Let’s assume that the installation is of identical quality both with and without the RHI.  The installer cuts no corners on the installation standard and that the equipment that is used is registered with the MCS or Solarkeymark.

The installer must log the installation onto the online MCS database for the customer to be able to claim the RHI. There is a charge from MCS of £15 to do this.  Let’s add £20 to that to pay for the time for someone to fill out the online forms.  Total £35

In addition, the household needs to pay a Green Deal Assessor to visit and produce the Green Deal report.  You don’t need to undertake any of the recommended measures unless they include loft insulation or cavity wall insulation.  The report costs between £150 and £250. 

So the total Variable Costs (cost per installation) are between £185 and £285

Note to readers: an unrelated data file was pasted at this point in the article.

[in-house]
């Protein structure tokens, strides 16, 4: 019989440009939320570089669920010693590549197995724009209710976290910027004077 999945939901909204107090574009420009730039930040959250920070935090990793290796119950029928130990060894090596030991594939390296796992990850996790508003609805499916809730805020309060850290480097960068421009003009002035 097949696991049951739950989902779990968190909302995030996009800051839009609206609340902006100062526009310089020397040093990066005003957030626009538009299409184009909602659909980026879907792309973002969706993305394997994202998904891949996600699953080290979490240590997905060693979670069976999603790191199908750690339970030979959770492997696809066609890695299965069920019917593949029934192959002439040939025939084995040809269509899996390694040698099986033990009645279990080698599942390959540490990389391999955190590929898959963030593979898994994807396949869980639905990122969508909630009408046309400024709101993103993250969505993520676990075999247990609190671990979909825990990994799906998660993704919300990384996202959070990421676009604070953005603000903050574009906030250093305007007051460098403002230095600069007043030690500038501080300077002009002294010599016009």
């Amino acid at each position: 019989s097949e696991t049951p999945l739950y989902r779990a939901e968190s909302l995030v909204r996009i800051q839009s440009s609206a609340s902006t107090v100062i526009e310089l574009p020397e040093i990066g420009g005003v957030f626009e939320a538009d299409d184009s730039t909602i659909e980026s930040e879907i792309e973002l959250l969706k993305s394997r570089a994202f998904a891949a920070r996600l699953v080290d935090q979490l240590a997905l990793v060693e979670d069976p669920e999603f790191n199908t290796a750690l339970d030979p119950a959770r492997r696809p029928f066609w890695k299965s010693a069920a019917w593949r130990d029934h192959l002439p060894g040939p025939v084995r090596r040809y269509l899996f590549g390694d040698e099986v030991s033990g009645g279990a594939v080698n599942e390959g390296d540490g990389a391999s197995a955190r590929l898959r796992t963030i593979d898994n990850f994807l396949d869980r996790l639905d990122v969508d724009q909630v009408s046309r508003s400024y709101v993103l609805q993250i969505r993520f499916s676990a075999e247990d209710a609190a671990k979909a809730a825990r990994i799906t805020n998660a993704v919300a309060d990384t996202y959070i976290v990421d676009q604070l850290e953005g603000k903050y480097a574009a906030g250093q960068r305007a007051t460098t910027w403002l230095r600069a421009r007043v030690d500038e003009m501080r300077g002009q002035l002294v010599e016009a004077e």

Annual Costs for the Installer

For an installer to be MCS accredited, there are annual fees to pay and administrative time required.  Let’s take a look at the costs for a smaller company, as it is generally thought that the burden is highest for these.

The solar installer must pay a fee to join the scheme and be audited each year.  For a solar installer with less than 10 employees the MCS annual registration and audit fee comes in at around £470 (see NAPIT fee sheet). 

In addition there is an MCS requirement that the solar installation company must be a member of an approved renewable energy consumer protection code.  Joining RECC depends on the number of staff, but for 1-6 employees it’s £250/year

Let’s assume the company wouldn’t operate a formal quality system if it wasn’t going to be MCS accredited and add £1,000 of admin time to these figures to pay an office administrator to maintain the paperwork that the scheme requires each year and make sure the document handover packs and quotes remain compliant with the scheme.